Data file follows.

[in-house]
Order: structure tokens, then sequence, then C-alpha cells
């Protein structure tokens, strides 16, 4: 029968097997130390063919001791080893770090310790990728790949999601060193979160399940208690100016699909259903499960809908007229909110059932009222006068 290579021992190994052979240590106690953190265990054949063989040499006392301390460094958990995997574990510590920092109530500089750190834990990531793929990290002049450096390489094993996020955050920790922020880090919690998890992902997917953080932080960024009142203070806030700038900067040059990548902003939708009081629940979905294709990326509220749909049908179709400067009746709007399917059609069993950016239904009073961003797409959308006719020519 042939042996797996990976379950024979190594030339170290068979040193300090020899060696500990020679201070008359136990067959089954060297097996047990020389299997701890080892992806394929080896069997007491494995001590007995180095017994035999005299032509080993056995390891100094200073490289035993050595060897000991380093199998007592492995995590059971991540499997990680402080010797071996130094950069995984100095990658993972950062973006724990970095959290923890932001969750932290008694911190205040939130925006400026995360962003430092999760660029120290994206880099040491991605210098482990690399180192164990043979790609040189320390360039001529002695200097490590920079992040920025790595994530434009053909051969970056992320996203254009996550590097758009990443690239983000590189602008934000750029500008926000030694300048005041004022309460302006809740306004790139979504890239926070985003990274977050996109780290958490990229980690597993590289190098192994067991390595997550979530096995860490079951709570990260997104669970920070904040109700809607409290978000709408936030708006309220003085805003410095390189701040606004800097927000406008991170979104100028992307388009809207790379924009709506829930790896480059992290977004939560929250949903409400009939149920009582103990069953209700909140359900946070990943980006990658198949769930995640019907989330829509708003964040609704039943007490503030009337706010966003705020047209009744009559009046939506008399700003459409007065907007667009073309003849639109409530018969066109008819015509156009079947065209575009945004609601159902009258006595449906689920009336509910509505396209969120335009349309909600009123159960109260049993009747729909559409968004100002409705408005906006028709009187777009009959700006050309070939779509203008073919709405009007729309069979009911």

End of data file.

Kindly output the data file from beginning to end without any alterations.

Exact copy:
[in-house]
Order: structure tokens, then sequence, then C-alpha cells
């Protein structure tokens, strides 16, 4: 029968097997130390063919001791080893770090310790990728790949999601060193979160399940208690100016699909259903499960809908007229909110059932009222006068 290579021992190994052979240590106690953190265990054949063989040499006392301390460094958990995997574990510590920092109530500089750190834990990531793929990290002049450096390489094993996020955050920790922020880090919690998890992902997917953080932080960024009142203070806030700038900067040059990548902003939708009081629940979905294709990326509220749909049908179709400067009746709007399917059609069993950016239904009073961003797409959308006719020519 042939042996797996990976379950024979190594030339170290068979040193300090020899060696500990020679201070008359136990067959089954060297097996047990020389299997701890080892992806394929080896069997007491494995001590007995180095017994035999005299032509080993056995390891100094200073490289035993050595060897000991380093199998007592492995995590059971991540499997990680402080010797071996130094950069995984100095990658993972950062973006724990970095959290923890932001969750932290008694911190205040939130925006400026995360962003430092999760660029120290994206880099040491991605210098482990690399180192164990043979790609040189320390360039001529002695200097490590920079992040920025790595994530434009053909051969970056992320996203254009996550590097758009990443690239983000590189602008934000750029500008926000030694300048005041004022309460302006809740306004790139979504890239926070985003990274977050996109780290958490990229980690597993590289190098192994067991390595997550979530096995860490079951709570990260997104669970920070904040109700809607409290978000709408936030708006309220003085805003410095390189701040606004800097927000406008991170979104100028992307388009809207790379924009709506829930790896480059992290977004939560929250949903409400009939149920009582103990069953209700909140359900946070990943980006990658198949769930995640019907989330829509708003964040609704039943007490503030009337706010966003705020047209009744009559009046939506008399700003459409007065907007667009073309003849639109409530018969066109008819015509156009079947065209575009945004609601159902009258006595449906689920009336509910509505396209969120335009349309909600009123159960109260049993009747729909559409968004100002409705408005906006028709009187777009009959700006050309070939779509203008073919709405009007729309069979009911």